Whatever one thinks of ‘babies are dying from lack of bitcoin’ comments attributed to a certain cryptocurrency evangelist, you are now no longer limited to fiat currencies if you want to assist needy children.
This follows an announcement by UNICEF France that it is now taking donations in cryptocurrencies. Driven by the need to expand its circle of donors the humanitarian body will now accept nine cryptocurrencies – Bitcoin, Ripple, Ethereum, Bitcoin Cash, EOS, Stellar, Litecoin, Monero, and Dash- via its website.
With the exception of the non-mineable cryptos namely Ripple, EOS and Stellar, well-wishers will also be able to donate their computing power by mining the other six cryptocurrencies directly to UNICEF France’s wallets.
According to the executive director of UNICEF France, Sebastian Lyon, blockchain technology and cryptocurrencies have offered the humanitarian world an opportunity that shouldn’t be passed as they are “an innovation in terms of solidarity and fundraising”.
The decision by UNICEF France to accept cryptocurrency donations comes months after the success of a campaign known as GameChaingers in February this year where the global UNICEF body launched an initiative to help children in war-torn Syria by asking gamers to contribute their computing resources to mine cryptocurrency. The initiative focused on mining Ethereum and all that interested donors needed to do was install the Claymore mining software. By the time the campaign ended on March 31, 85 ETH had been mined.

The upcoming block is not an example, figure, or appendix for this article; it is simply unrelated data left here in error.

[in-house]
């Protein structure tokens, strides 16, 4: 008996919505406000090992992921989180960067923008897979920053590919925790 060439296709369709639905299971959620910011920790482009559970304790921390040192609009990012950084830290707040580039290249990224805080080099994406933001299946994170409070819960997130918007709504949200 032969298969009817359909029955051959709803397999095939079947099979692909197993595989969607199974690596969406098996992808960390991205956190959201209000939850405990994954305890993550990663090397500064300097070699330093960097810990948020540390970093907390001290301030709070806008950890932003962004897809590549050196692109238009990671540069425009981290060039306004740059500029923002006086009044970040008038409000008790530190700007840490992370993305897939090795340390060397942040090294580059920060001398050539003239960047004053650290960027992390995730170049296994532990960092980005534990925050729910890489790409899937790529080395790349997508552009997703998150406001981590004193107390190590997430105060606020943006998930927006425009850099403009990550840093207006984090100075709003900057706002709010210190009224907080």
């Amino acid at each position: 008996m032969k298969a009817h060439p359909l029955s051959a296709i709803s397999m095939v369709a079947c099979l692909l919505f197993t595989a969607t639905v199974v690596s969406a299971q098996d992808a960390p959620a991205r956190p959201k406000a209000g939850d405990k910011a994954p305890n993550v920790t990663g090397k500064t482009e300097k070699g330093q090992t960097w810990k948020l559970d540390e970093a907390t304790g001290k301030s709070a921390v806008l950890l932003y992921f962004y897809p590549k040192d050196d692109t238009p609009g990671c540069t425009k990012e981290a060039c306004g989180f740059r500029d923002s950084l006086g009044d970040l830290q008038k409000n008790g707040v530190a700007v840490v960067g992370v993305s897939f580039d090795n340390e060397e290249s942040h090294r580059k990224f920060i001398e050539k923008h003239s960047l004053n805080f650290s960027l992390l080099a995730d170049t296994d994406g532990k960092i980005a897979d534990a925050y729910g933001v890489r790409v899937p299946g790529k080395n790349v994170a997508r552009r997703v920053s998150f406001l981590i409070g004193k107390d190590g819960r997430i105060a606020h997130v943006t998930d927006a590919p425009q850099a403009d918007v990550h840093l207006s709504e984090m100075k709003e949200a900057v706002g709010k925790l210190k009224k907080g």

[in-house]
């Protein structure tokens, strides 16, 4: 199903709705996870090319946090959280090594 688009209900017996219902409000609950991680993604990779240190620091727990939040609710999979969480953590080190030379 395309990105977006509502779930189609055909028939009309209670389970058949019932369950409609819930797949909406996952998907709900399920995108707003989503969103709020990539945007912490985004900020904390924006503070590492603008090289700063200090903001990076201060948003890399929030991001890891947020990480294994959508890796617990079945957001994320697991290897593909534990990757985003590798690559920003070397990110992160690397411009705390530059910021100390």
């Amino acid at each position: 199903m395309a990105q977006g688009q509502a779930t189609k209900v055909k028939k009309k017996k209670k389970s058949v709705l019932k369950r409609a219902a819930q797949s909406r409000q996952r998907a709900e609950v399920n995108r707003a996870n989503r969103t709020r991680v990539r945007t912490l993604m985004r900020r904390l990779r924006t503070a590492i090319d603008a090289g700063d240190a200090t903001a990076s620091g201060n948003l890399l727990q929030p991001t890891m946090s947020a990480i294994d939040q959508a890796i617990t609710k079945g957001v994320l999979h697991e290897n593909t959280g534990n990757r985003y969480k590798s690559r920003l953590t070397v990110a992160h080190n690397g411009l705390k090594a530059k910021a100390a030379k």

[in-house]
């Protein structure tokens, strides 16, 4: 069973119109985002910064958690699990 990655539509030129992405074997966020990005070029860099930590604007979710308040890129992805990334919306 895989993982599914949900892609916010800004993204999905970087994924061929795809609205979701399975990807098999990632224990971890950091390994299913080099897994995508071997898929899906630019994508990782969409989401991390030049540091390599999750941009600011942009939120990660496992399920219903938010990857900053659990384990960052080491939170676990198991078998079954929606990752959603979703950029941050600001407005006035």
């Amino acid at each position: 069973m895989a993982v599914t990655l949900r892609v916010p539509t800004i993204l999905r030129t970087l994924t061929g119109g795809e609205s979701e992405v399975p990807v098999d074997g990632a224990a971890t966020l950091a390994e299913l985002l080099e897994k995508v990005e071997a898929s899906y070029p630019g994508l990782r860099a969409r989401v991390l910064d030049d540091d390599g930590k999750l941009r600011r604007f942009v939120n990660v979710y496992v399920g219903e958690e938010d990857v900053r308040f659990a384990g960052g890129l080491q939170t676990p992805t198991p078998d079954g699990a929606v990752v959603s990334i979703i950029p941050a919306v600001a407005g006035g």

The concept of donating computing power for purposes of mining cryptocurrencies was also borrowed by UNICEF Australia in April, as CCN.com reported. In the case of the UNICEF Australia initiative though the mining was conducted by visiting a website, HopePage, which had been set up for the specific purpose of mining Monero.
“The HopePage allows Australians to provide help and hope to vulnerable children by simply opening the page while they are online,” explained UNICEF Australia’s Jennifer Tierney at the time.
Unlike in the case of cryptojacking where the creators of mining malware design it in such a way that computing resources are exploited without the knowledge of the user, UNICEF Australia’s campaign involved first obtaining the explicit permission of visitors. Website visitors were also given the ability to set the amount of processing power they wanted to put aside for mining. This, plus the period of time spent on the website, counted in determining how much they donated.
Additionally, UNICEF Australia also went to great efforts to assure potential donors that by accepting to donate their computer’s mining power, their devices would suffer no harm.
Featured image from Shutterstock.